There is a lively artist community in Sedona as well, along with everything else. And what do artists need? A place to sell their things, of course. There is an upscale "mall" called Tlaque Paque with high end shops that we spent some time perusing. Art glass, clothing boutiques, a bead shop, a bronze sculptor's studio, where you could order one of the statues based on the clay model, and an oriental carpet shop with beautiful rugs. I think I could have spent all day there. There was a Christmas shop, and I got an angel made from corn husks:


and another arpillera made in Peru:


This one is quite a bit larger than the farm/village scene I got last summer in Michigan. I love Bible stories, and all the animals in Noah's Ark are fun to look at.

We stopped at Montezuma's Castle, which has no actual Montezuma, but it is a cliff dwelling.


After the hype and glitz of Sedona, it was a lovely, quiet, and real part of the history of Arizona. I didn't think I was going to enjoy it, but the setting is so beautiful and quiet that it was a real oasis in the day.

After that we settled down and pushed on to Phoenix. At one point, all of a sudden, you started to see saguaro cactus. I am amazed by all the different landscapes in Arizona.


DH and I both love to shop. That is both a good thing and a bad thing. The good thing is he doesn't complain when I shop, and he is willing to go to stores. The bad thing is that some times it feels like we are in a car with two accelerators and no brake.

That said, we had a lot of fun on vacation shopping.

In Albuquerque where the train stopped to be serviced there were booths set up up and down the train platform. DH bought a couple of sets of earrings with tiny turquoise nuggets. I bought a bracelet and a small basket.

I mentioned the little trading post we stopped at on the way to the Canyon. I found a purse made out of felted Pendelton blankets, and a poster showing natural dyes made from plants.


They had shadow boxes with real weaving and plants also, but they were smaller, and this poster is as much for information as for show.

The prize at this store, though, was a weaving:


This is a "Tree of Life" type of design, with a corn stalk in the middle, and the little birdies representing life. The weaving is beautiful, and the colors are lovely. There is a tag on the weaving with the weaver's name and town. I'm not sure yet where I'm going to put it, but it is the nicest thing I got on vacation (also the most expensive).

Unlike DH, my father dislikes shopping. If something takes longer than 10 minutes, he gets impatient. Our trip was a great frustration to him.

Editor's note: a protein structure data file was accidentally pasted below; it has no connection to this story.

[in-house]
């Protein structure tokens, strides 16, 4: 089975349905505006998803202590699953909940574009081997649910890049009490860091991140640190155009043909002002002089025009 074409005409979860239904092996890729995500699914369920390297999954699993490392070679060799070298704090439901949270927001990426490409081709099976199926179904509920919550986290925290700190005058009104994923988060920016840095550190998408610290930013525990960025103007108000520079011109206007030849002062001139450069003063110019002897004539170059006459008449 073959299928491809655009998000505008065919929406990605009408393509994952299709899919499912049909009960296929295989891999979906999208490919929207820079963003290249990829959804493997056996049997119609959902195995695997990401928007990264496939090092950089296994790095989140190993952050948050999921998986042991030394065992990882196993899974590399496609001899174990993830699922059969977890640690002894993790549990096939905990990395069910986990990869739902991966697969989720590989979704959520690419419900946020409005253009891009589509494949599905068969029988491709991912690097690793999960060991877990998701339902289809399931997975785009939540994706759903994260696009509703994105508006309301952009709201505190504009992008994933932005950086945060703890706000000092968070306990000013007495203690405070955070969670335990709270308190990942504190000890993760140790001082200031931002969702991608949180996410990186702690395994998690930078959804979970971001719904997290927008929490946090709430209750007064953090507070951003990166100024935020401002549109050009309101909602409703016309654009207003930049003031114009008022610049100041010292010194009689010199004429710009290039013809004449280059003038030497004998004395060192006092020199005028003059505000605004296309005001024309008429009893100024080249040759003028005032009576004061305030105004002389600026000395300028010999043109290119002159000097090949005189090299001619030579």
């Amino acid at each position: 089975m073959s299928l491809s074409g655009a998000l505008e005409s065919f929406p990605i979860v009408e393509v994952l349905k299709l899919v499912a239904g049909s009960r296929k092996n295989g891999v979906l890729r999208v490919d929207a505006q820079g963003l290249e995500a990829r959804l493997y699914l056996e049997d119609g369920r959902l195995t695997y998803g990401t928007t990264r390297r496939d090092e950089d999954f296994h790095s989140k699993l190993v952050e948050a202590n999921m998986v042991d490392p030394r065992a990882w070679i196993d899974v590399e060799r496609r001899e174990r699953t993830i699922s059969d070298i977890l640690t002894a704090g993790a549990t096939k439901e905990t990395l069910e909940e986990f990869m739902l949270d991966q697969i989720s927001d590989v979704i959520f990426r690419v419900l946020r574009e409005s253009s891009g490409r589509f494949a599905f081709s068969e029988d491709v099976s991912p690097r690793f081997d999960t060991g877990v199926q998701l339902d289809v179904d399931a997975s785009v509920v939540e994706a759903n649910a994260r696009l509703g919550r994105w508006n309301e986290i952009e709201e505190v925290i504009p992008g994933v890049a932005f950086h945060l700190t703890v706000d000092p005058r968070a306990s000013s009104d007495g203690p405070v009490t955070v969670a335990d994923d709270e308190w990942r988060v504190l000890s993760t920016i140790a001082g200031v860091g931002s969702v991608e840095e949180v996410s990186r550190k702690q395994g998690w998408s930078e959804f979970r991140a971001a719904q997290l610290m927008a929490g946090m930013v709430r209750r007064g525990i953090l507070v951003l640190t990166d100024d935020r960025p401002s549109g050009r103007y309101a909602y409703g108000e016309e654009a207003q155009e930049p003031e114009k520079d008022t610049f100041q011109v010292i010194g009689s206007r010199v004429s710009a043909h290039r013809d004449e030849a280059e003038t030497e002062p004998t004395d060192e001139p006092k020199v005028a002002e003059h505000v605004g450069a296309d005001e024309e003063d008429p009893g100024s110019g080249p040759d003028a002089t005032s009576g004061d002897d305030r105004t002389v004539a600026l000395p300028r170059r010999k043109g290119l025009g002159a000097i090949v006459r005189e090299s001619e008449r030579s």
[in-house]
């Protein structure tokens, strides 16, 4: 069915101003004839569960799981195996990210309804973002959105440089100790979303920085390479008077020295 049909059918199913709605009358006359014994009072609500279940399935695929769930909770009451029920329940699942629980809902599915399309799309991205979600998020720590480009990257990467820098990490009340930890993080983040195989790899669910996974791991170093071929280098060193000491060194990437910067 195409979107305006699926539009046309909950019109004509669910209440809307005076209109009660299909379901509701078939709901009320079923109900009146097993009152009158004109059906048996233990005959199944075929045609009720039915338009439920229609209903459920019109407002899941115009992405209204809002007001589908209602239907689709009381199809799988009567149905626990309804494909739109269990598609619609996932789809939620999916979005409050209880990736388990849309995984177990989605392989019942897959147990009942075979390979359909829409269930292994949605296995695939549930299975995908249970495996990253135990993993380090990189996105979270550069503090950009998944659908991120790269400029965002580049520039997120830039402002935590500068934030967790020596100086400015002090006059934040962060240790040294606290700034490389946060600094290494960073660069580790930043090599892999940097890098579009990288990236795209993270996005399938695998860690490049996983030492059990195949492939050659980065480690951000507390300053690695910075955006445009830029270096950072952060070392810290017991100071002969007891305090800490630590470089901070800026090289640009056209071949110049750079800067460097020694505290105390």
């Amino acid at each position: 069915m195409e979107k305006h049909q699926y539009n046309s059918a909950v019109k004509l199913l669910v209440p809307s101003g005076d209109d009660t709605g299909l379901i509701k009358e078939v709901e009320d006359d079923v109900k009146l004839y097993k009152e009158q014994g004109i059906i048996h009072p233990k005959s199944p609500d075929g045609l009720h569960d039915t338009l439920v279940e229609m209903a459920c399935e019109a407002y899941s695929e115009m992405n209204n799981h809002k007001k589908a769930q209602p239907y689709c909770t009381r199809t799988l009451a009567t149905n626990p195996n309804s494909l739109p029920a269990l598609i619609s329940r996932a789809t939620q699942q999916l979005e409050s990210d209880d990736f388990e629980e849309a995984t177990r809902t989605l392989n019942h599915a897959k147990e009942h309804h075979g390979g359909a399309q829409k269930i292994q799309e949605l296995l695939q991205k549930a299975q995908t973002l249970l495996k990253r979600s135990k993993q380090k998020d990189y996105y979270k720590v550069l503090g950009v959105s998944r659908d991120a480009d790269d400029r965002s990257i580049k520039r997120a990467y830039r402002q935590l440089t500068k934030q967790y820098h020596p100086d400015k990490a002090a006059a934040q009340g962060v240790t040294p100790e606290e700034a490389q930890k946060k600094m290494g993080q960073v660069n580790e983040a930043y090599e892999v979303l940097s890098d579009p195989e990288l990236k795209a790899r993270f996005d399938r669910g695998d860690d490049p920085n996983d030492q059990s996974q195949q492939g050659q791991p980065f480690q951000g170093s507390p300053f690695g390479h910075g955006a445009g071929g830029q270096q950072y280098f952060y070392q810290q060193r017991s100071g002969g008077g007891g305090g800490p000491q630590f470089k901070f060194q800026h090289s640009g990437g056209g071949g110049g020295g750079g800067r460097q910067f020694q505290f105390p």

We shopped for souvenirs up and down Arizona and all along the highway on the way back. I got 10 thimbles, and 1/2 a dozen spoons for DD, and some clothes for Isabella, and books for P, and some jewelry supplies for DD, and refrigerator magnets, and had a great deal of fun doing it. I don't have pictures of these things; I did get a couple of nice things, related to fiber arts, that I will mention and show in the appropriate post.

Tuesday, May 5, 2009

Grand Canyon

We had a beautiful day to see the Grand Canyon. The sky was clear in the morning, with puffy white clouds.


Approaching the canyon, you would never guess it is there. The landscape is flat and boring. At Cameron, where you turn west to reach the canyon, there is a small settlement. We stopped by chance at one of the shops there, and hit the jackpot. The items they had were real; jewelry, pottery, and weavings. They also had a case of Pendleton blanket things, notebooks, journals, purses and bags. And they had supplies to make jewelry (turquoise and other beads and silver findings) and weavings (the yarn was skeins from the Brown Sheep company, from Nebraska). DH tried on some cowboy boots, but didn't find any that fit. I found several items that fit, but I don't have pictures. I will post pictures tomorrow, before we continue our trip.


Then, as you travel west, you start climbing again, and you start seeing these gouges in the ground.

When we reached the gate to the park, the ranger was very jovial. My dad has a national pass to enter all the National Parks for free. (Anyone can get one after the age of 62, with a handling fee; my dad has had his for over 15 years.)


When we asked, he recommended Desert View and Moran Point. I have tons of beautiful pictures of the canyon; you can see them on my Flickr site if you are interested.

I want to try "stitching" them together and getting a panorama, if I can.



This is rapids on the Colorado River. I don't think you would be able to see a boat if there were one in this picture. That river is far away!


This is me, walking down the trail into the canyon. When I was at the Canyon when I was 8, I distinctly remember wanting to do more than look at it; I wanted to get into it. This time I got my wish; DH, my dad and I walked about a block down into the canyon. The warning at the head of the trail says you should be in good enough shape to run a marathon if you planned on going down to the camping area.


This is the same trail I am on after it winds around the wall for a while and switches back and forth a couple of times.


I left this picture full size so you could see the trail across the green plateau. Even the little bit of the trail I was on was nerve wracking. I was definitely hugging the inside edge.

The burros were coming up the trail. They only had packs, no riders, but I was glad we could get off the trail before they passed us. One of the burros was named Jake; we knew because they were yelling at him. Our dog's name is Jake, and he gets yelled at all the time too, so we felt right at home.


After this we left the park and drove back to Flagstaff, enjoying a nice soak in the hot tub before we left the next day. If you get any chance to see the canyon, make sure you jump at it! It is amazing.